Putting the fear of accidents to the side, then there’s all the extra stuff that comes with school-aged kids… the homework, the lunches, the doctors appointments, the inoculation schedules, the sports practices, the religious school, the games… I haven’t even broached birthday parties and holidays yet, and housework and meals… Plates are falling from the sky as I write this, I’m gonna need to buy more plates. Another thing to add to the shopping list.

The craziest part is that I really am doing the best I can, and I don’t think they notice when I neglect one spinning plate and tend to the one that’s about to drop with more intensity. Once that plate is okay I jump to the next one that’s about to fall.

I’m now judging the balance with small victories. I woke up in the middle of the night and couldn’t remember if I’d pack the lunches the night before… I had. I remembered show-and-tell for the 3-year-old today that had to start with the letter B. The oldest’s soccer uniform is washed and ready for the upcoming game. The baby’s diaper is currently clean… seems that my plates are spinning is unison, along with my head, but at least it still on top of my shoulders.

That is until I picked the preschooler up from school today… as we walked out the door his teacher reminded us, “Remember, wear the color of the day for everyday next week, Monday is orange.”

Color of the day?

I’m gonna need more plates.



Although I was born in the mid 70’s, I was a child of the 80’s. If you watched MTV because they had music videos, understand locker jokes from You Can’t Do That on Television, and had a Trapper Keeper… I know you feel me. Legit, child of the 80’s, feels.

Having kids changes everything.


I had green hair in high school and wore 14 hole combat boots. Now?? I bake. Cookies, pies, brownies… you name it, I bake it. Betty “Fucking” Crocker ain’t got nothing on me, but I guess I’ve lost substantial street credit. Undoubtedly, motherhood changed me; changed my values, my habits, and my patterns. However, it also changed the way I view things. I noticed this substantial change recently as I watched some movies that were favorites in my youth; but now invoked totally different emotional responses from me. Here are my Top 7…

1. The Karate Kid

As a kid: I couldn’t imagine anything more fantastic than having an older man, whom I wasn’t related to, help me and teach me about karate.

As a mom: I would never let my sons hang out, ALONE, with an old, single man whom they are not related to. Are you kidding me? And why is he giving Daniel expensive gifts? A car? Jesus, that’s a red flag right there.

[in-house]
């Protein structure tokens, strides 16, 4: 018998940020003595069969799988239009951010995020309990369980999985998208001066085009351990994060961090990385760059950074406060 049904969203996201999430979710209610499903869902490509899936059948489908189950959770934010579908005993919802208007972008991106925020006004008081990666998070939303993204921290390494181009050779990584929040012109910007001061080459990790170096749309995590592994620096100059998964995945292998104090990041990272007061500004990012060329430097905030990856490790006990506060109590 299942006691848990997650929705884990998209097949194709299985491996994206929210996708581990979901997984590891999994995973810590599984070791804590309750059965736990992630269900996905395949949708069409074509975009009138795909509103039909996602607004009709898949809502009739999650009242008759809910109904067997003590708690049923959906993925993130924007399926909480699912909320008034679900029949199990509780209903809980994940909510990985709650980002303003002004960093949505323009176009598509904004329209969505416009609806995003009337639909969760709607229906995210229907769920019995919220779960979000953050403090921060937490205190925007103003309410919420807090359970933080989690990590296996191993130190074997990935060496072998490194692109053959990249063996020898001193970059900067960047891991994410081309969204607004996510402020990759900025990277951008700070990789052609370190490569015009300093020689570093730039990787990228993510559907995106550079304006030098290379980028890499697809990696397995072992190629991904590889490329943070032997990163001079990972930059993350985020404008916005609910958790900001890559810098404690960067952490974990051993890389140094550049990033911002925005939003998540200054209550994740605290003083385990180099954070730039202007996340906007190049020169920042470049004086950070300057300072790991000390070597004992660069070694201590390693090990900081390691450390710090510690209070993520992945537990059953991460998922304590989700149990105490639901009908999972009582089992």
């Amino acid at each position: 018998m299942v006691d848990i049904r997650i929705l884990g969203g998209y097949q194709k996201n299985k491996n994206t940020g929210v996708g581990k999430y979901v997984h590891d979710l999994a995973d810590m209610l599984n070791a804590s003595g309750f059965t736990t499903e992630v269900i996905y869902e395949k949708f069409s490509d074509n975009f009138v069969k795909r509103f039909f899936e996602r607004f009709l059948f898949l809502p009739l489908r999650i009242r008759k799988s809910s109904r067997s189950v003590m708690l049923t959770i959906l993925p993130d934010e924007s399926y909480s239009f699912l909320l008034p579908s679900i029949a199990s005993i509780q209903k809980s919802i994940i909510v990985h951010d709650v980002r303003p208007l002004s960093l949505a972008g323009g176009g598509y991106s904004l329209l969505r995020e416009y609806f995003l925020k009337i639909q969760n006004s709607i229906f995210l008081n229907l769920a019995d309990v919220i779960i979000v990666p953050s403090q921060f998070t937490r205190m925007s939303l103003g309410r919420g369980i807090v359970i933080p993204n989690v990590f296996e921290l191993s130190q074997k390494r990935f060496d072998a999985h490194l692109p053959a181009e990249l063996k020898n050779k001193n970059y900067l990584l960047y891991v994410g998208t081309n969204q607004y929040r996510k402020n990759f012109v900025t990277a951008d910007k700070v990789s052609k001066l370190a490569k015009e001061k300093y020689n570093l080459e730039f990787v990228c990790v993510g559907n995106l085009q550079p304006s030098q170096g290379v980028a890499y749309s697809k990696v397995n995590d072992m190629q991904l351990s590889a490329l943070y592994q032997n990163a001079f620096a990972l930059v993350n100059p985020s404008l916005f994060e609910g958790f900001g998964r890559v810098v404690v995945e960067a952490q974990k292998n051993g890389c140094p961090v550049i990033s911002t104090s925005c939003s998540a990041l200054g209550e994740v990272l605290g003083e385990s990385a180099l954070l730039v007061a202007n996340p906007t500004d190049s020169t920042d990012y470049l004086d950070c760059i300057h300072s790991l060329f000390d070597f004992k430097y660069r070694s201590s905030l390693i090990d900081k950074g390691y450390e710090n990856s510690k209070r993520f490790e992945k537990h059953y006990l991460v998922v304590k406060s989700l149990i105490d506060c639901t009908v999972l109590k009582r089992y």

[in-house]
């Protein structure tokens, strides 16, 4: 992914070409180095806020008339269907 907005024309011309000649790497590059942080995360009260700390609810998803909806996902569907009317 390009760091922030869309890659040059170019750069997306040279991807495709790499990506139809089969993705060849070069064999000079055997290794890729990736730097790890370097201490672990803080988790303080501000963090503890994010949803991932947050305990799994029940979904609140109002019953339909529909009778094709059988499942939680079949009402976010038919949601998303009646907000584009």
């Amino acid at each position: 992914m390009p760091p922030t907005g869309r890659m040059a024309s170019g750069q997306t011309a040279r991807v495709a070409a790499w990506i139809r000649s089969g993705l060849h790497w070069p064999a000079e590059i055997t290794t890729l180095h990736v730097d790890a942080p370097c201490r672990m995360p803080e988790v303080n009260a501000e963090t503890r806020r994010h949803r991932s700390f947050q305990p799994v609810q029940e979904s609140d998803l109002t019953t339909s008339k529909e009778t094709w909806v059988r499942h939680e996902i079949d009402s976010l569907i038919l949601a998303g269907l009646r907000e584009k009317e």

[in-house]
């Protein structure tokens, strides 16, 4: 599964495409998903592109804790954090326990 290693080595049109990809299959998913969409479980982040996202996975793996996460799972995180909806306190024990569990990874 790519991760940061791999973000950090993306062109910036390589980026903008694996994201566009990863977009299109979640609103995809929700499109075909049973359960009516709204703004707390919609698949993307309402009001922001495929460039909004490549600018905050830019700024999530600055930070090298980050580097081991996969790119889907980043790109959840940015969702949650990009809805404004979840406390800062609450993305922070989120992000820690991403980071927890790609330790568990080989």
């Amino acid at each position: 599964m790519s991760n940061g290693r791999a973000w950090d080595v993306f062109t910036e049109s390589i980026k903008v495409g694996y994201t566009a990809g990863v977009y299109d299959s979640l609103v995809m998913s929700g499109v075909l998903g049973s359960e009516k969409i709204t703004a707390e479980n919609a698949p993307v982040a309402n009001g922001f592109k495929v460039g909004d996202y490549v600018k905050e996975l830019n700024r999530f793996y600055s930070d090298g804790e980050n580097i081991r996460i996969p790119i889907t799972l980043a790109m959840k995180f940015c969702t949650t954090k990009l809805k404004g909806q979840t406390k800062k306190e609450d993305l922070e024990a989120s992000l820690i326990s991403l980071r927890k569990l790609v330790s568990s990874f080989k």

2. Stand By Me

As a kid: Besides the fact that River Phoenix was completely hot, the idea of an adventure, sans adults, with my friends was a hell yes.

As a mom: Holy shit. These kids could have gotten killed about 20 times in this movie. If not by the evil and disturbed Kiefer Sutherland character, then the train, or the junkyard dog, or the gun, or just wild animals, or if Teddy went mental. This whole movie was just 2 hours of an anxiety laden discontent. I’m still working through this one in therapy.

3. Beaches

As a kid: I loved Bette Midler. I loved the music. I loved daydreaming that I, too, would one day be on Broadway as a big star.

As a mom: The Barbara Hershey character dies. End of. {sob, sob, sob} I could never watch a second of this movie while pregnant. Not. One. Second.

4. Adventures in Babysitting

As a kid: Babysitting, hot guys from college, road trip with that funny and annoying Darryl kid, getting to catch your cheating, slimy ex-boyfriend. This movie had everything.

As a mom: This is the stuff that nightmares are made of. This is the reason I never leave the house childless {shiver}.

5. The Breakfast Club

As a kid: This movie was cutting edge. It was real, it was raw, it was AWESOME. We didn’t have cable so I watched this one with the horrible TV dialogue edits… “Hot beef injection” was changed to “Hot wild affection” and I didn’t even care. I had this one memorized. Word. For. Word. Actually I think I still know this movie by heart, yet I walk into the bathroom and can’t remember what I went there for.

As a mom: Why don’t schools offer shop classes anymore? Holy crap, I hope my gifted child isn’t so concerned with achieving, that he tries to hurt himself (with a flare gun). I can’t believe they smoked weed in the library. We never did anything like that. {cough, cough}.  John Bender is still totally hot. At least that hasn’t changed.

6. Back to the Future

As a kid: Doc Brown? The eccentric inventor was every kid’s dream as a BFF. Micheal J Fox was at the height of his popularity as Marty McFly. Even my mom swooned over him. Time travel, the DeLorean… an amazing cinematic superstar. I loved Back to the Future.

As a mom: Again with the old man/teenage boy thing. What was up with the 80’s? And the idea that my child would get to witness my high school self? Omigod, please no.

7. The Goonies

As a kid: The Goonies had it all! Adventure, romance, friendship. I mean, for Christ’s sake, they went on a TREASURE HUNT in underground caves. The Goonies was the tits.

As a mom: Where the FUCK did their parents think they were? I mean, really? By the time Chunk called the cops hadn’t there been an Amber Alert issued already? And instead the sheriff thinks he’s lying because he’s an eternal storyteller? And don’t think The Boy Who Cried Wolf reference was lost on me. Cave kissing? Being chased by the Fratellis and stuck in a freezer with a dead body? I. Just. Can’t.

Motherhood isn’t just what you do… it’s what you are.

You sleep it. You eat it. You breathe it. You own it.

It can’t be turned off or toned down.

I wonder if At the Movies was different for Gene Siskel after he had children.





So this is what it’s come to…